Remembering the brave soldiers who gave up their lives

Published 12:00 am Tuesday, June 8, 2010

Sunday morning I remembered that it was the 66th anniversary of the Normandy Invasion. The turning point that ended the war in Europe took place on June 6, 1944, as our American troops invaded Normandy and defeated the Germans.

Yes, it was a victory, but very costly, as we lost over 10,000 American lives.

I was anxious to read what the media had to say about one of the most important days in all of our country’s history. There was a small article on the bottom of the fourth page in Sunday’s paper. The article was about the D-Day site getting a face-lift to save it. There was very little about the battle and the brave young men who fought to secure our freedom.

I must admit that I’m sometimes overly critical, but I am tired of reading about the fate of the pelicans and not enough about the people who died in the rig disaster or their families. I’m tired of all the fuss the media and people are making over the Saints’ Lombardi trophy.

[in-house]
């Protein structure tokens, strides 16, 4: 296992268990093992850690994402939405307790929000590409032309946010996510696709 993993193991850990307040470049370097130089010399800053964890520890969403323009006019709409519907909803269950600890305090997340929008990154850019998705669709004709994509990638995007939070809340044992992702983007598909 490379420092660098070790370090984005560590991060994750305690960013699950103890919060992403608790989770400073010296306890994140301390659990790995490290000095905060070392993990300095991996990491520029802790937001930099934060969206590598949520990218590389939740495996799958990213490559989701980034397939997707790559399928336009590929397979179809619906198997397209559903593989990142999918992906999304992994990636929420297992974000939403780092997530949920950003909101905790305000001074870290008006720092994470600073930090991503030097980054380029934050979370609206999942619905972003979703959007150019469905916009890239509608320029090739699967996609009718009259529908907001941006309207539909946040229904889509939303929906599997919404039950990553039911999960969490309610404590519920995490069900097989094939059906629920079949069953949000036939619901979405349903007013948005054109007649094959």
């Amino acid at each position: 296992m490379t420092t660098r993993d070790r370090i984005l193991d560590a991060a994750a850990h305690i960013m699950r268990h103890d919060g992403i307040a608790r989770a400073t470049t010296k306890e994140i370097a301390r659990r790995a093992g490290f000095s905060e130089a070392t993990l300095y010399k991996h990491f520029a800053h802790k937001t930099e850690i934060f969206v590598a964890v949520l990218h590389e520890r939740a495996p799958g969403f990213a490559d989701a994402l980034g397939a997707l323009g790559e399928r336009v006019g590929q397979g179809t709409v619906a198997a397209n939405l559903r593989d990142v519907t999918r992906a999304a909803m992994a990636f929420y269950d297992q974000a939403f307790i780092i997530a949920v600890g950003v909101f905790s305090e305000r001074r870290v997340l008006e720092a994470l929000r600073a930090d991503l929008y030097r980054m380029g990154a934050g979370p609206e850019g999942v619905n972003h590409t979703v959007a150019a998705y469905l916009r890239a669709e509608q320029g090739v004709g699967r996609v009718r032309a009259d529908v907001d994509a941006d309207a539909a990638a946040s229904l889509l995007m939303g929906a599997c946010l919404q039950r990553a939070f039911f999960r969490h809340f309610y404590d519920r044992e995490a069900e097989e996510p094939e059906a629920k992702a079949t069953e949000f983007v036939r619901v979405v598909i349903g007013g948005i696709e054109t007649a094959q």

In fact, this article was to be about the trophy (I’ll cover that in my next article), but at 9:05 a.m. Monday, I got a call from my daughter, Ronny, saying, “Daddy, I’m standing on Normandy Beach as I’m talking to you! Daddy, you have to come here. In fact, one day I’ll come with you! Daddy, this is such a moving, powerful, touching, emotional feeling!” She went on to tell me about the gravesites of the brave men who sacrificed their lives for our freedom.

Before we ended our conversation, she said, “Daddy, you know what’s written here: ‘They gave up their future for our future.’”

I pray that we will never forget Normandy.

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